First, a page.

Students are usually in school or taking courses to get their degree. During this stage you may have the opportunity to take an internship that will give you experience in your field before graduation. This is also a great time for self-improvement by enrolling in courses to help you grow in your field.

While many people think of students as the youngest and newest members of society, this stage is also available for adults who want a change or are looking to go back to school.

  • Gaining Experience:

This phase usually occurs after graduation when someone starts their career. This is an important time to find out what you like and don’t like about your field by taking opportunities to learn more. This is also a great time for self-improvement through courses or seminars that will help strengthen skills in other areas of work, such as business management, leadership strategies, communication skills, etc.

  • Exploring Options:

A person in this stage usually has a good idea of what they want to do, but are not ready or able to make the commitment yet. This is also an important time for self-reflection and figuring out how you will achieve your professional goals.

  • Finding Your Niche:

This phase typically occurs after many years in one position where a person has learned everything they can and are ready to explore other opportunities.

  • Making the Decision:

This phase is when a person commits to making a career change, following their passions or pursuing new goals. It often involves some degree of risk but it may also be very rewarding if done right!

  • Getting Ready for Change:

Before making the decision to pursue a new career, it is important to do your research and gather as much information about the next phase of your life. This includes networking with professionals in the field, researching salaries for different jobs, understanding which licenses or certifications are required and what job opportunities exist.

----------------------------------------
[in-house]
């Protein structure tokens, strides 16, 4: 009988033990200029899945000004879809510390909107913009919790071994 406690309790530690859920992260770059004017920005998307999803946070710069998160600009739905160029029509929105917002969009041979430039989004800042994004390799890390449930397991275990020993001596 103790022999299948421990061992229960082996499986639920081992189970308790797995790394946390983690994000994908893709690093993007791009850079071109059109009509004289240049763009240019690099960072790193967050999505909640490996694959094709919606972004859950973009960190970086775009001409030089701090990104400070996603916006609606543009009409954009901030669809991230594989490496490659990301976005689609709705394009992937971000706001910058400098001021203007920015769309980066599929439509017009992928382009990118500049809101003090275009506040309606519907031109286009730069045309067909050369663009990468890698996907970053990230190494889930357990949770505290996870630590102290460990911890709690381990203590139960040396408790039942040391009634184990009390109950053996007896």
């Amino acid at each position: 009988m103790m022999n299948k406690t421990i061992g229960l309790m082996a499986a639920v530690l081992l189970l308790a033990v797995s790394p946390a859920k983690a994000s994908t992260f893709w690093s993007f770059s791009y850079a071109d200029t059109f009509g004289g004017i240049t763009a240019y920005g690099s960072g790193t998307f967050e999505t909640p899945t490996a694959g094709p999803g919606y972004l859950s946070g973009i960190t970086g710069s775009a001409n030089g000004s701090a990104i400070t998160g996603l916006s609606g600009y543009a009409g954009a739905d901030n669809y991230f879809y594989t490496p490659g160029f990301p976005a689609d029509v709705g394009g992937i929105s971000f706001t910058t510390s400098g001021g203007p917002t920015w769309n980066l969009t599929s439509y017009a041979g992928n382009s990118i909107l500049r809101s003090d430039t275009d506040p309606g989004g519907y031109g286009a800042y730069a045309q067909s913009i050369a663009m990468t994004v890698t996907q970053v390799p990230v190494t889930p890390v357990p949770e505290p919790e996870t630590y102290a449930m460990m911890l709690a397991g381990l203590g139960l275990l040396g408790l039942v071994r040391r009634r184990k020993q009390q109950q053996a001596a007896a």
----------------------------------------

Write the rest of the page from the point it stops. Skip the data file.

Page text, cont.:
• Moving Forward: Starting a New Career

Before you begin a new career, it is important to have in place your professional development plan. This includes identifying goals for the next year and developing strategies that will help you achieve those goals. As well as creating an actionable list of skillsets and knowledge areas needed for success in this new endeavor. Along with a timeline or milestones to track your progress.

What are the types of professional development?

The first step to career success is understanding the two different types of professional development: tactical and strategic.

Type of Professional Development

What are the types of professional development?

The first step to career success is understanding the two different types of professional development: tactical and strategic.

Tactical Professional Development, also known as “Action Planning.” are those activities that you do every day with a defined set of goals in mind (i.e., read for 30 minutes, work on your presentation skills for 30 minutes, etc.).

Strategic Professional Development is more about setting long term goals and providing a plan to achieve them. Examples of this type are career advancement opportunities (i.e., taking the time to learn Adobe Photoshop or making sure you have knowledge in Excel), certification programs like Project Management Institute’s PMP® certification, or academic programs like a Masters of Business Administration.

Professional development strategies

Some professional development strategies are:

  • Develop an individual development plan for your career (e.g., set goals and create milestones).
  • Identify the skills that you want to develop in order to reach your goal(s), formalize them with measurable steps, and monitor your progress.
  • Attend lectures, conferences, webinars to learn new skills and/or hear from experts in the field on industry trends and best practices.
  • Start a blog or maintain an online journal of what you are learning as well as any questions related to that topic.